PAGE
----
The largest rise in carbon emissions occurred in the late 20th century, a period dominated by baby boomer activity and policy-making.

Baby boomers responded to climate change slowly, leaving young people facing pollution, climate change, and resource depletion. Gen Z feels baby boomers neglected the environment, fueling their resentment.

Holding onto Power

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Younger generations feel a sense of frustration and injustice. They see baby boomers clinging to power in politics, corporations, and other key areas. This makes it hard for younger people to rise to leadership.

As of 2021, baby boomers made up 48.8% of the U.S. Congress, despite being only about 21.2% of the total population. Due to their over-representation and influence, baby boomers are perceived as not passing the torch to younger generations. These generations feel sidelined and underrepresented in decision-making.

The Wealth Gap

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The wealth gap between baby boomers and younger generations is stark and growing. Recent studies show that baby boomers own 50.4% of the nation’s wealth, while millennials own only 6.6%.

The gap is not just due to life stage differences. It is also because boomers had economic advantages, such as high property values and stock market growth. These benefits primarily excluded younger generations. This gap couples rising living costs with stagnant wages. It shows the financial challenges younger people face.

Differences in Social Values

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Shifting social values creates a generational divide. Baby Boomers, shaped by social movements, often value hard work and personal achievement. In contrast, younger generations like Millennials and Gen Z favor collectivism and environmentalism.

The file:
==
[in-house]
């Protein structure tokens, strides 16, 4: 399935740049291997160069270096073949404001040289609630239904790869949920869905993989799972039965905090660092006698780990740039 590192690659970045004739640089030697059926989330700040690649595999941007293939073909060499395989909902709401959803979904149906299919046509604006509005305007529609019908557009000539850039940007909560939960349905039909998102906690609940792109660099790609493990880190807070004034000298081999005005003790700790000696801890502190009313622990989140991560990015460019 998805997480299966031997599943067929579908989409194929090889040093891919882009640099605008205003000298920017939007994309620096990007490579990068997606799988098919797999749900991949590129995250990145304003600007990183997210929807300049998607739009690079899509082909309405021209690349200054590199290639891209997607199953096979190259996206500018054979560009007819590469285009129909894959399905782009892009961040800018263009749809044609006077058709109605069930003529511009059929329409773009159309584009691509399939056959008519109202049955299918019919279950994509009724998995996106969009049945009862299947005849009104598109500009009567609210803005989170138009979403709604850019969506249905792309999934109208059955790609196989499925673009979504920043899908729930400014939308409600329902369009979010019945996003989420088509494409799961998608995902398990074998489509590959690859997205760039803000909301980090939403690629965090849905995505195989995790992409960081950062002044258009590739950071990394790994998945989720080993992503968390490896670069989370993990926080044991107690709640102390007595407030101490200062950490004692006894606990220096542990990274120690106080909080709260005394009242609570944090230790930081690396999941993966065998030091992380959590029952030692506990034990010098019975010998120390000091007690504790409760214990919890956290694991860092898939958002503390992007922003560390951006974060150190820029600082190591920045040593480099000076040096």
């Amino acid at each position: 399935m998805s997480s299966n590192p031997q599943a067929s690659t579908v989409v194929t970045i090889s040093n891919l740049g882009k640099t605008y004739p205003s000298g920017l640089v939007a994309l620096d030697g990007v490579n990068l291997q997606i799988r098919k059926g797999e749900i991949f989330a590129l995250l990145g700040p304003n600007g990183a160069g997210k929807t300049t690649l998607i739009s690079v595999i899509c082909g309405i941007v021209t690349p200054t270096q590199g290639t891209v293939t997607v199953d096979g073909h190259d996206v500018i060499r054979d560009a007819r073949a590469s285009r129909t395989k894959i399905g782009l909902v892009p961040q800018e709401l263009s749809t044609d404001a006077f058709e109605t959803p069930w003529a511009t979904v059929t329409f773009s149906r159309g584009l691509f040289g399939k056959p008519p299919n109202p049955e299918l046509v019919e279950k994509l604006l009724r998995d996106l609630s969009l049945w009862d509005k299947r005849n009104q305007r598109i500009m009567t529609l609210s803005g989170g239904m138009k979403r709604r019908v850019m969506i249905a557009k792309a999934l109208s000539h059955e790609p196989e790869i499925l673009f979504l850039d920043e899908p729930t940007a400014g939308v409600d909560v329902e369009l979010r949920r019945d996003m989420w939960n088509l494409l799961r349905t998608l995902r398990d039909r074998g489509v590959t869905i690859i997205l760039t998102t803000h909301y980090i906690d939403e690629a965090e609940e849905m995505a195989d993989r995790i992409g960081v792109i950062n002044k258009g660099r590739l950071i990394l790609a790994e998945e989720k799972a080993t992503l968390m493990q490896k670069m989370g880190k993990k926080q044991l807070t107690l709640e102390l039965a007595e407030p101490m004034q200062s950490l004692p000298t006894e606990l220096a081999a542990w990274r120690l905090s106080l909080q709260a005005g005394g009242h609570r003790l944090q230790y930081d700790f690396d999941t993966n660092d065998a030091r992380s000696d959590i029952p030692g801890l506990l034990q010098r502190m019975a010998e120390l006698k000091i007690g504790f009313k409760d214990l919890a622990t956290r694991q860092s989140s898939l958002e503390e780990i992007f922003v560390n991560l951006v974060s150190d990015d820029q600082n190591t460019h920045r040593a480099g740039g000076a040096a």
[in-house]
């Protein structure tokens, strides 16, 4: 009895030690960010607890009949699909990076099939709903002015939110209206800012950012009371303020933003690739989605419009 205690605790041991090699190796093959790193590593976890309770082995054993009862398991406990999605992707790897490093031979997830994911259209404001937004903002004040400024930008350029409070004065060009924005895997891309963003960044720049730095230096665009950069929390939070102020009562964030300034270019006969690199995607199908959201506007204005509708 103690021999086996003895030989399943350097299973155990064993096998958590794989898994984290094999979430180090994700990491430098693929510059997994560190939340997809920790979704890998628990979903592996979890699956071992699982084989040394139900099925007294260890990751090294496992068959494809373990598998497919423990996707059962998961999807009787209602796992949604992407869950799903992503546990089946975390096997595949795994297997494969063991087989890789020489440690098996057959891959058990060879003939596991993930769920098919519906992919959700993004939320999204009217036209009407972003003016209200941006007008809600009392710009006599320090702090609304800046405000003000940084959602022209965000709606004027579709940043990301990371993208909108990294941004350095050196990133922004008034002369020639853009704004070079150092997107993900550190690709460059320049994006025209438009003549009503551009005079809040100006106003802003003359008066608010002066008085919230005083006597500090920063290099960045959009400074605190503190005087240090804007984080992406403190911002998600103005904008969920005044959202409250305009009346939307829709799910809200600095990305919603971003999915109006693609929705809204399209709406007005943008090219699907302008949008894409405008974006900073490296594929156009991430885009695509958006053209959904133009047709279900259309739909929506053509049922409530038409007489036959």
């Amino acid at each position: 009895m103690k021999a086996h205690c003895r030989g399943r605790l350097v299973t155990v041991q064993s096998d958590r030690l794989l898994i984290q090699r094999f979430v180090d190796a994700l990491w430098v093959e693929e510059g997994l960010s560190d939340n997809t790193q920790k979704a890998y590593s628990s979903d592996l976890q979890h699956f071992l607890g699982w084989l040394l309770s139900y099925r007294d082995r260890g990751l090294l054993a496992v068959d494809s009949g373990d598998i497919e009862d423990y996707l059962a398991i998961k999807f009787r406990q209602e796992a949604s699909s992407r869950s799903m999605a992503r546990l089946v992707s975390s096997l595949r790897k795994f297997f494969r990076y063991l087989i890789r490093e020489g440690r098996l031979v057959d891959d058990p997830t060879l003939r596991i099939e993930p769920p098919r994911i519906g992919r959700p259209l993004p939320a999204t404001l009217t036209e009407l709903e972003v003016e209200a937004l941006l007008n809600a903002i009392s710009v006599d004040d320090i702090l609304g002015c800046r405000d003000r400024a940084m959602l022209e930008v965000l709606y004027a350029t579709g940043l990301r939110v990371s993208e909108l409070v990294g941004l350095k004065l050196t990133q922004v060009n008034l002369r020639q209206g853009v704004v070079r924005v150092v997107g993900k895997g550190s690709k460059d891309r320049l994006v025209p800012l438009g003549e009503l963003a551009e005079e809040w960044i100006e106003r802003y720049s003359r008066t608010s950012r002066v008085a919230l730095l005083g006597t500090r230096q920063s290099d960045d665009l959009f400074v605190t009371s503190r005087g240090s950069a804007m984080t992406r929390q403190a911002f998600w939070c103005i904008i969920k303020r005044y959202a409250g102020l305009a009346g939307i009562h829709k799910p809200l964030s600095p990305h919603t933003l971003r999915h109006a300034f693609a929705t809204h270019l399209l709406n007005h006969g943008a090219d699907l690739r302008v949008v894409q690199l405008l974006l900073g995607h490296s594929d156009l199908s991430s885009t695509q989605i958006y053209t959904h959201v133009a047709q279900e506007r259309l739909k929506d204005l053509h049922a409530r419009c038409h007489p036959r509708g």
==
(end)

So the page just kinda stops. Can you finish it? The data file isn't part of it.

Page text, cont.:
Attitudes on social issues, like LGBTQ+ rights, evolved within the boomer generation. But, younger generations generally hold more progressive views. According to a recent survey, 80% of Gen Z support same-sex marriage, compared to just 61% of baby boomers.

Healthcare Strain

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With millions of baby boomers aging, the healthcare system is struggling. They need frequent doctor visits, treatments for chronic illnesses, and long-term care, which strains the government’s budget. For younger people, this may mean longer waits for appointments.

Plus, higher healthcare costs and a shortage of resources like nurses and specialists.

Intergenerational Tension

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Shifting demographics have created new realities in the workplace. Baby Boomers often had good job markets and clear career paths, motivating them to work hard. However, younger generations face a different landscape today, characterized by a lot of uncertainty in the job market. With the younger generation focusing on work-life balance, they are often stereotyped as laidback by the boomers. This economic gap has created tension between generations, fueled by stereotypes about work ethic.